HB2: Repealed or Still in Action?

Catherine Titus
Staff Writer

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PC: Catherine Titus

On Friday, UNCG’s Office of Intercultural Engagement held a CommUNITY Dialogue, in partner with the residential college Ashby, about House Bill 2.

House Bill 2, The Public Facilities Privacy and Security Act, was passed by the General Assembly and signed by former North Carolina Governor, Pat McCrory, on March 23, 2016. It was repealed and effectively replaced by House Bill 142 on March 30, 2017. Chris Brook, the legal director for the North Carolina chapter of the American Civil Liberties Union, stated this at a news conference: “H.B. 142 is a wolf in sheep’s clothing, crafted to keep discrimination intact but sporing a new look… Local protections for transgender people have been effectively banned.”

The most controversial aspect of this bill was the part which dictated that people must use the restroom corresponding with the gender they were assigned at birth; meaning many transgender individuals were forced to use a bathroom with a gender marker they do not identify with.

The bill, however, did not just focus on bathrooms. Issues such as allowing workplace discrimination and hiring and firing laws were also put into action by the bill. Later, the bill was revoked, although that won’t really be a reality until 2020.

At the CommUNITY Dialogue, students came to discuss the repercussions of the bill on those who it directly affected, which is predominately people of color, LGBTQ+ people and women.

Assistant director of the LGBTQ+ Outreach and Advocacy program, Elliot R. Kimball, hosted and facilitated the event. Kimball said, “The purpose of these events are to really encourage dialogue … an exchange of ideas, of culture and experiences, and to try to move toward a place of understanding.”

The dialogue began with a discussion on what the participants thought they knew about House Bill 2. At the beginning of the discussion, facilitators asked everyone to keep in mind that when discussing topics as vast and important as one like this, it is not possible to come to one answer or solution, but rather to find ways to move  forward and to improve from where people currently are in their understanding of the topic.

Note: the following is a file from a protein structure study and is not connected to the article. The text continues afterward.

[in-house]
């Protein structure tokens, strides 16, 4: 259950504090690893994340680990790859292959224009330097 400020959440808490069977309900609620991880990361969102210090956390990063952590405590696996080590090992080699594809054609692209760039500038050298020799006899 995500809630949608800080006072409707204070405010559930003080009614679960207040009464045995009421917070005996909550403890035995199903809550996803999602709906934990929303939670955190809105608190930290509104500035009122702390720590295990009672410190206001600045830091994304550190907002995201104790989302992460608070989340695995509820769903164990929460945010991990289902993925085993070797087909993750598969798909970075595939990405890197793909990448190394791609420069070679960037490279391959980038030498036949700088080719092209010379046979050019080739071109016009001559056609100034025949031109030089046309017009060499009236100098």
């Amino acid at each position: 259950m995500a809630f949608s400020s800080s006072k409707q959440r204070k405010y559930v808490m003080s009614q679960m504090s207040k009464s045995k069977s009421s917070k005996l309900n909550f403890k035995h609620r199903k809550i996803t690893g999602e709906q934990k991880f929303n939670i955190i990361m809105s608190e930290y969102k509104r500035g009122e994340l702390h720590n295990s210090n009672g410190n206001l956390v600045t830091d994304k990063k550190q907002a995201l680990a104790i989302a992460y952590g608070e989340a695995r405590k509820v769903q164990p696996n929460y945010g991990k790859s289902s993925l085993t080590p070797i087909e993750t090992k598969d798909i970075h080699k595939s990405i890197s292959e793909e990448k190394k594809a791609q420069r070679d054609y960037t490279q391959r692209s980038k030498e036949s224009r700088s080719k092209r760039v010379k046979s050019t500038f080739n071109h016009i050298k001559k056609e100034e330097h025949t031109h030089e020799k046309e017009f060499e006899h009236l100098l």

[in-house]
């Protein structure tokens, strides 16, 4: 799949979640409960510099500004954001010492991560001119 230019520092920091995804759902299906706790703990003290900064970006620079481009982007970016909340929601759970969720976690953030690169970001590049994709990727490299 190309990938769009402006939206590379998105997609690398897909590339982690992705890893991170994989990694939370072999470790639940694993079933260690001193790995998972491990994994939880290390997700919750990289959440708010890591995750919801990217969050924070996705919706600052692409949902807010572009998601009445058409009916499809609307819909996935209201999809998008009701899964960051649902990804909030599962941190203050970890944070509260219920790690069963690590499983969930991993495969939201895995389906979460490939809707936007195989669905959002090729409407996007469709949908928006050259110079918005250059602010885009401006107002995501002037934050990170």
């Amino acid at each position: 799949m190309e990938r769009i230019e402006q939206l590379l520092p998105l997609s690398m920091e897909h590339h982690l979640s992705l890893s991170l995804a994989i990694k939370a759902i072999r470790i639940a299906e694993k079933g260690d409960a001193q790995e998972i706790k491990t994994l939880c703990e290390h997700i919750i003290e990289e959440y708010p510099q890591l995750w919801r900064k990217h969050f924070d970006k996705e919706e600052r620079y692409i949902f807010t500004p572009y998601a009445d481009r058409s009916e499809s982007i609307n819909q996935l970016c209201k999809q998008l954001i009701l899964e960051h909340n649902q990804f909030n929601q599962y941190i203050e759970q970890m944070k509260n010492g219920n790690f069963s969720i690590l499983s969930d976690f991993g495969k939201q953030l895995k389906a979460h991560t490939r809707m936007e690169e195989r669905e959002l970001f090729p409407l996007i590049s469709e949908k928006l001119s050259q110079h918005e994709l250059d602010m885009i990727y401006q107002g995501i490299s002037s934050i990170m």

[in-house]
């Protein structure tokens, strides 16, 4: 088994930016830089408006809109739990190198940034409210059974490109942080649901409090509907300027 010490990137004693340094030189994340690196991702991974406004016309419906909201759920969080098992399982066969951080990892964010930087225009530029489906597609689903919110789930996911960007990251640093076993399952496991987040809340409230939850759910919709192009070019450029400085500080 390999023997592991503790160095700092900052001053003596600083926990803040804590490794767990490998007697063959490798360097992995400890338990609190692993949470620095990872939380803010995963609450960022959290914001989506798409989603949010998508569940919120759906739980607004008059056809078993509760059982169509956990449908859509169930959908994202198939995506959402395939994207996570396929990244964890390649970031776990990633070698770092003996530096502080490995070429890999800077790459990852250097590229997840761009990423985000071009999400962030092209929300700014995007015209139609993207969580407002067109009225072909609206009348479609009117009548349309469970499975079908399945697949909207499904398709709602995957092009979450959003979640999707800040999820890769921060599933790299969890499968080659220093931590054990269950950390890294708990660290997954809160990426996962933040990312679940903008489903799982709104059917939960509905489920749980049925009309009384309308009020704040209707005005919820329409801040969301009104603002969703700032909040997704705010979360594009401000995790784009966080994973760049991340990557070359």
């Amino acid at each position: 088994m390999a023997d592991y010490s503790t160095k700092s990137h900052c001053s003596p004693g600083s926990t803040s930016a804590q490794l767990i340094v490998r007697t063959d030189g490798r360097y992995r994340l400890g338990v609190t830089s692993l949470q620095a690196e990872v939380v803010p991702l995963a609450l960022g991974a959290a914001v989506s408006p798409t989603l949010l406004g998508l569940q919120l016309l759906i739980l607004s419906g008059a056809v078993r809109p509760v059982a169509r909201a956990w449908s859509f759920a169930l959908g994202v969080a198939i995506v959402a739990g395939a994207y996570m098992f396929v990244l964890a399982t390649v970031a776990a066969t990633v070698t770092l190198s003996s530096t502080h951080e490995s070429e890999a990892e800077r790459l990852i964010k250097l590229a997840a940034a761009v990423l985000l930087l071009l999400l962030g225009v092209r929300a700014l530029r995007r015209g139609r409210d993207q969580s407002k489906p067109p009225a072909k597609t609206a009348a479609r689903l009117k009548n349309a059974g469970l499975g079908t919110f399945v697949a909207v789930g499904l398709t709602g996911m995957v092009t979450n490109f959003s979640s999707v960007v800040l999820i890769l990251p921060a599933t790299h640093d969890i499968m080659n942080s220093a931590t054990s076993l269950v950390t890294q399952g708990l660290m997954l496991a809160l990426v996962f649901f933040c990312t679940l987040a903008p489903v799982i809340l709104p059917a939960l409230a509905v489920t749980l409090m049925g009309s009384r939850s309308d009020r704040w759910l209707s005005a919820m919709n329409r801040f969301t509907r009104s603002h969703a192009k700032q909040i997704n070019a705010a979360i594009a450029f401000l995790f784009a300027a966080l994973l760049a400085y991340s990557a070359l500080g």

In response, many students simply referred to the bill as the bathroom bill, as well as other things the bill includes that are less popularly known, such as workplace discrimination. As a result, a lot of attention in the dialogue was put towards the misconceptions and discriminatory rhetoric regarding what surfaced from the bill.

Kimball said, “How LGBTQ people were characterized in the media will be the focus of our dialogue today.”

The participants were asked to write down words they associated with or heard from others in reference to the bill. Offensive associations with transgender people such as “pervert,” was a word that was commonly mentioned as a way that the media characterized transgender people using the restroom which corresponded with their gender identity.

Attendants also discussed the various protests and transphobic media which arose in response to the passing of the bill, as well as the ways in which LGBTQ+ people worked to organize and fight against it.

Ultimately, House Bill 2 took on a large presence on the media. This furthered the tension in the state on individuals affected by the bill and those in support of it. Many activists negatively affected by the bill took their voices to the internet in order to counter transphobic narratives relating to the bathroom aspect of the bill, such as the claim that transgender women use the women’s restrooms to prey on cisgender women.

While the bill has been repealed, the question attendants were being asked to consider was: are the impacts of the bill really gone? And if not, how do we improve this situation?

Categories: Features


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